A £500 million deal which will see Ovo Energy acquire the retail arm of SSE will be completed today (15 January).
The deal, which was announced last September, marks challenger brand Ovo’s step up to become one of the largest players in the market, now serving almost 5 million customers.
A transition period will follow the acquisition and both companies will collaborate on a more detailed plan on how to bring the two businesses together to create one unified team.
In the meantime SSE’s customers’ payments and tariffs will not change.
A spokesperson for Ovo told Utility Week the acquisition includes the customers, operations and around 8,000 employees of SSE Energy Services. Individuals and teams will continue to work as usual and nothing will change for the time being.
They added that Ovo had negotiated rights to use the SSE master brand under licence for a transitional period, and acquired regional brands as part of this transaction and intends to maintain them “for the immediate future”.
Ovo was founded in 2009 by its chief executive Stephen Fitzpatrick as a challenge to the big six energy suppliers.
In 2018 its retail business received a £200 million cash injection from the Mitsubishi Corporation for a 20 per cent stake, valuing the company at £1 billion.
Fitzpatrick said: “Today is an exciting day. It marks the end of one chapter for Ovo but, more importantly, the beginning of the next one together with SSE Energy Services.
“We started Ovo with a bold ambition to do better for customers and have stayed true to that vision ever since.
“We have an integration plan that leaders from both companies have collaborated on since September. There is a lot of work to do to bring the two businesses together, but we have a really strong combination of great talent, technology and customer centricity that will enable us to succeed.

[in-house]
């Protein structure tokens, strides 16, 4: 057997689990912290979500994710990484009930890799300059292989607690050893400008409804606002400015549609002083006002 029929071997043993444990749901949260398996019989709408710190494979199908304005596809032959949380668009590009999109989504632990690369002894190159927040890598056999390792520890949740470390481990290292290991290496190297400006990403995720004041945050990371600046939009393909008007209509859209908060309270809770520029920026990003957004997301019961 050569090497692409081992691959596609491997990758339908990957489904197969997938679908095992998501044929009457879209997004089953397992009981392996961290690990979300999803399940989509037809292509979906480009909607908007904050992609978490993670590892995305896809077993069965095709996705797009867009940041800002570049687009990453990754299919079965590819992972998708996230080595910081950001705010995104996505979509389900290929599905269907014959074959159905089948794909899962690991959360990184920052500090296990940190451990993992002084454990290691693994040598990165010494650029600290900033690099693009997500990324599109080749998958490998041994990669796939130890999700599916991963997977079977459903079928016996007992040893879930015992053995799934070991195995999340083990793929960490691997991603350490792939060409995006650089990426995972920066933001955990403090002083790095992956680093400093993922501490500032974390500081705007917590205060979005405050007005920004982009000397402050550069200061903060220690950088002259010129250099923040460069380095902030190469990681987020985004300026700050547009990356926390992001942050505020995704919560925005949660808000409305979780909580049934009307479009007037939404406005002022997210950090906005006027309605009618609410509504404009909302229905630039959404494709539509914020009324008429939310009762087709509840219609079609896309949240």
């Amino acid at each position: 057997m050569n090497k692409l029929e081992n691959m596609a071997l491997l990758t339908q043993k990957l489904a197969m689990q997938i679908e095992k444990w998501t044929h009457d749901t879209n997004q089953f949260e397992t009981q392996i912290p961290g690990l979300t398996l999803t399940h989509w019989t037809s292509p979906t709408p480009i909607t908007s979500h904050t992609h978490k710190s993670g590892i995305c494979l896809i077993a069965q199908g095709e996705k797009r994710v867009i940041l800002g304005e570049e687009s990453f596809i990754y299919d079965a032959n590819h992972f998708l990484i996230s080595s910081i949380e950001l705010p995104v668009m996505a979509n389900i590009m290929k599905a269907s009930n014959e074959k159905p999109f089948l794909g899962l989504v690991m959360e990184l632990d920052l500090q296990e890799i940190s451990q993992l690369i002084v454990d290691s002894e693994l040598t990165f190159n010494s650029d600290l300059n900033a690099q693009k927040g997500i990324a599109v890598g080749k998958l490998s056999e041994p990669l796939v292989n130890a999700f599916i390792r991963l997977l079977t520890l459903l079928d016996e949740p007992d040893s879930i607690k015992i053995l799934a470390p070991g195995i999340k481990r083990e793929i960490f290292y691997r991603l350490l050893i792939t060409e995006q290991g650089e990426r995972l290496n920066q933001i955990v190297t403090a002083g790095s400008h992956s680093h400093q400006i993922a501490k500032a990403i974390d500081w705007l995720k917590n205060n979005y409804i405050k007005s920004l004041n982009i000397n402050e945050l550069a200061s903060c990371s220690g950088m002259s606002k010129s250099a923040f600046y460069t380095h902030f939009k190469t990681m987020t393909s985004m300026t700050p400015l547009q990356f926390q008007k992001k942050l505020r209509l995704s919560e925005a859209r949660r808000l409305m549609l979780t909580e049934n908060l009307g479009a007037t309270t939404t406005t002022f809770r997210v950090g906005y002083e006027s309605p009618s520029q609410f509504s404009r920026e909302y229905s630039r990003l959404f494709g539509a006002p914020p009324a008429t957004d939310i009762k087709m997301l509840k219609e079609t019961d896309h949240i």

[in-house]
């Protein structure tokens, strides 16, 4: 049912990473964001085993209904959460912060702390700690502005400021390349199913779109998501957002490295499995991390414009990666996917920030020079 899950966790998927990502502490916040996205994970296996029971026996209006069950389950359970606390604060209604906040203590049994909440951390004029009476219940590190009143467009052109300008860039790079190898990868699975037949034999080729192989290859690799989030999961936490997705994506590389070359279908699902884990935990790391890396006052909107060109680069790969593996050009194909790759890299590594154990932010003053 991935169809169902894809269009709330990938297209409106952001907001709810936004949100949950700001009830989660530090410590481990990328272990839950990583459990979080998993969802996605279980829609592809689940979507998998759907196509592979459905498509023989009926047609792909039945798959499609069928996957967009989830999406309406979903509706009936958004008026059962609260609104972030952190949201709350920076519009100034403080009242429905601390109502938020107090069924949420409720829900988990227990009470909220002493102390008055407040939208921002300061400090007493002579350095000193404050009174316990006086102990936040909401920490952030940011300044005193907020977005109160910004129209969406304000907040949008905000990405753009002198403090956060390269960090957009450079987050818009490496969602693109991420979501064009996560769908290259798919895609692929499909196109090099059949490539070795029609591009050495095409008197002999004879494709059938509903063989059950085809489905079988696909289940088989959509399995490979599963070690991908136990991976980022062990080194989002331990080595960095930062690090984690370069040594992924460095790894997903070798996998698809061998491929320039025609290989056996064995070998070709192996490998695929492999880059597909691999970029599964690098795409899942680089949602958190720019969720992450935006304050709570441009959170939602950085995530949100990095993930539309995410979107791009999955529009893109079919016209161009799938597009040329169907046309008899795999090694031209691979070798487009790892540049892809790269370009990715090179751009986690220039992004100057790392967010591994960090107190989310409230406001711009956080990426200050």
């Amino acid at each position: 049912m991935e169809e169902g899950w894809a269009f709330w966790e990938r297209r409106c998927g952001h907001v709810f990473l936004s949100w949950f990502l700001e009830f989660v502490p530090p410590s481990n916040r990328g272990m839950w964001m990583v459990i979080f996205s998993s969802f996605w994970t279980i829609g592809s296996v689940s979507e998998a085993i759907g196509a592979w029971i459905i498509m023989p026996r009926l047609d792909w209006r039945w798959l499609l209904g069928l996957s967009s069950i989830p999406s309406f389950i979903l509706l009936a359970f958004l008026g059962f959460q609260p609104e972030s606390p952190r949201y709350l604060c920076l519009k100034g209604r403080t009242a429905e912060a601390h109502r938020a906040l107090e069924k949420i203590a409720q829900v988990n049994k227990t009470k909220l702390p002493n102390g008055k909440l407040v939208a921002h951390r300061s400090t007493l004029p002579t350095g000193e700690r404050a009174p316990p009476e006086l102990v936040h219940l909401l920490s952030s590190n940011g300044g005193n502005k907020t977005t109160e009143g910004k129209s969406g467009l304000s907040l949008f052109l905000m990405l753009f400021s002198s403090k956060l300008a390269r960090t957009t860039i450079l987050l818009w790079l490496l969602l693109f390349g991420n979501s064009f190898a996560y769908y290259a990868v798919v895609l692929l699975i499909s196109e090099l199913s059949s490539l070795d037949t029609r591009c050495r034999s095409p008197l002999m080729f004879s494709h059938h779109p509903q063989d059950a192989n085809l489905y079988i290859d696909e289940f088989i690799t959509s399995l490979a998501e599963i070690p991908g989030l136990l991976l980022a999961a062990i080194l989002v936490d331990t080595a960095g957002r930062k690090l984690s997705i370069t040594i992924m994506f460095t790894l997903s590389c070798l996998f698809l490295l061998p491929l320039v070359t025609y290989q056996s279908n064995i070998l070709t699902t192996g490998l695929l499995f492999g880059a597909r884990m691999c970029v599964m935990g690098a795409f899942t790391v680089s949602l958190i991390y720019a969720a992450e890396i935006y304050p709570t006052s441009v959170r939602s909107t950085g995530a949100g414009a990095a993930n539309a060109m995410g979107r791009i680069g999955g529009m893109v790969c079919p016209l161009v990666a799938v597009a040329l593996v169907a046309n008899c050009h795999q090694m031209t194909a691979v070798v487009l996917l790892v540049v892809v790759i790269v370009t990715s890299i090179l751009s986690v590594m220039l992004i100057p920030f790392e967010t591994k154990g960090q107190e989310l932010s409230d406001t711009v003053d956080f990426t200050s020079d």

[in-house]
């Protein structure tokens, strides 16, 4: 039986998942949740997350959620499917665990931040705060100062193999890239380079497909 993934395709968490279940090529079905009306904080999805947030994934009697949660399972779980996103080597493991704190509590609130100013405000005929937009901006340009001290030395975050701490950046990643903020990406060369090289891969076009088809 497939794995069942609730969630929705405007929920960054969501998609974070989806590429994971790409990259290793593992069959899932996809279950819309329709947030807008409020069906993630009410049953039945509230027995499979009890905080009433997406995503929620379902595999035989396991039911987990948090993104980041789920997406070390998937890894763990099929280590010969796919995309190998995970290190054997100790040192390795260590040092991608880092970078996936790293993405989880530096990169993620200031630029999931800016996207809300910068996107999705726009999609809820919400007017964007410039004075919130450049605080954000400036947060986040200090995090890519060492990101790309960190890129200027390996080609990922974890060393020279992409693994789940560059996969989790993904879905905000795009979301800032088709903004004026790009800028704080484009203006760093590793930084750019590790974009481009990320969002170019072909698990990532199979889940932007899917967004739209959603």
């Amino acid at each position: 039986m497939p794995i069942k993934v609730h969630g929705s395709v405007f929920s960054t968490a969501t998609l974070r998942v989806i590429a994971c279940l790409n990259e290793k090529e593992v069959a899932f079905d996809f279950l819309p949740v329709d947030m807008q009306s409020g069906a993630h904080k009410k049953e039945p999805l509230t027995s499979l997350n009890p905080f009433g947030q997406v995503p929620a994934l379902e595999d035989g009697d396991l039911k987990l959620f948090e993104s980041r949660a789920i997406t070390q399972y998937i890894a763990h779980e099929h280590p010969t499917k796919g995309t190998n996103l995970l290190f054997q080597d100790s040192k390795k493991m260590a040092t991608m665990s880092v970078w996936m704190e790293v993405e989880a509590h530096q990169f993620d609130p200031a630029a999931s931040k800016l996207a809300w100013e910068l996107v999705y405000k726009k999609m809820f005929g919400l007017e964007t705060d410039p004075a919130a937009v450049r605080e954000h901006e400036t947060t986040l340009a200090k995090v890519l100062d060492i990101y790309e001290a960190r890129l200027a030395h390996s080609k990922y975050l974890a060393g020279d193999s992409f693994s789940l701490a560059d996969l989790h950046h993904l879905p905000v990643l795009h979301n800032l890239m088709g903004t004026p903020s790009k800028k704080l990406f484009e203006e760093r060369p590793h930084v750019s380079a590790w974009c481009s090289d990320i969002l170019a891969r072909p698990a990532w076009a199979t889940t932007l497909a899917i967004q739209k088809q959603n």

“SSE’s history of excellence at scale combined with Ovo’s innovative technology and our Plan Zero commitments mean that together, as one team, we can bring millions more people with us on our journey towards zero carbon living.”
Writing in a blog on SSE’s website, Alistair Phillips-Davies said the company’s strategic focus is now on developing, building and maintaining low carbon assets and infrastructure.
He said: “From onshore wind farms in the north of Scotland to building the world’s largest offshore wind farm off the coast of Yorkshire at Dogger Bank, SSE has expanded to become one of the UK and Ireland’s largest renewable developers. We have an enviable growth pipeline in offshore and onshore wind.
“At the same time, our electricity networks have been investing in the pylons and wires transporting renewable energy, from the wettest, windiest and sunniest parts of Britain to power millions of homes and businesses across the country.
“Our transmission business has a strong business plan and our distribution business has a huge role to play in the electrification of the economy.
“And we have grown a range of complementary businesses which will help the transition to net zero by 2050. From low carbon thermal to Enterprise and our customer solutions businesses, we have a range of growth options for the future.”
Speaking during an interview with Utility Week last November, Ovo Energy’s chief executive Adrian Letts outlined his vision for the company.
“From a retail standpoint our vision is very much providing and powering progress to clean and affordable energy through technology. We have released Plan Zero and we have set out our course to measure the success of our business against carbon reduction. Most importantly, how can we halve our customers’ carbon footprint by 2030?
“The vision of the business is very much, how do you create and integrate a proposition to help customers do that? Both supplying them cleaner energy but also helping them understand the impact of their household consumption on their carbon footprint. That is, I think, going to be driven through providing them with the right information and tools and then the right technology to allow them to do that.”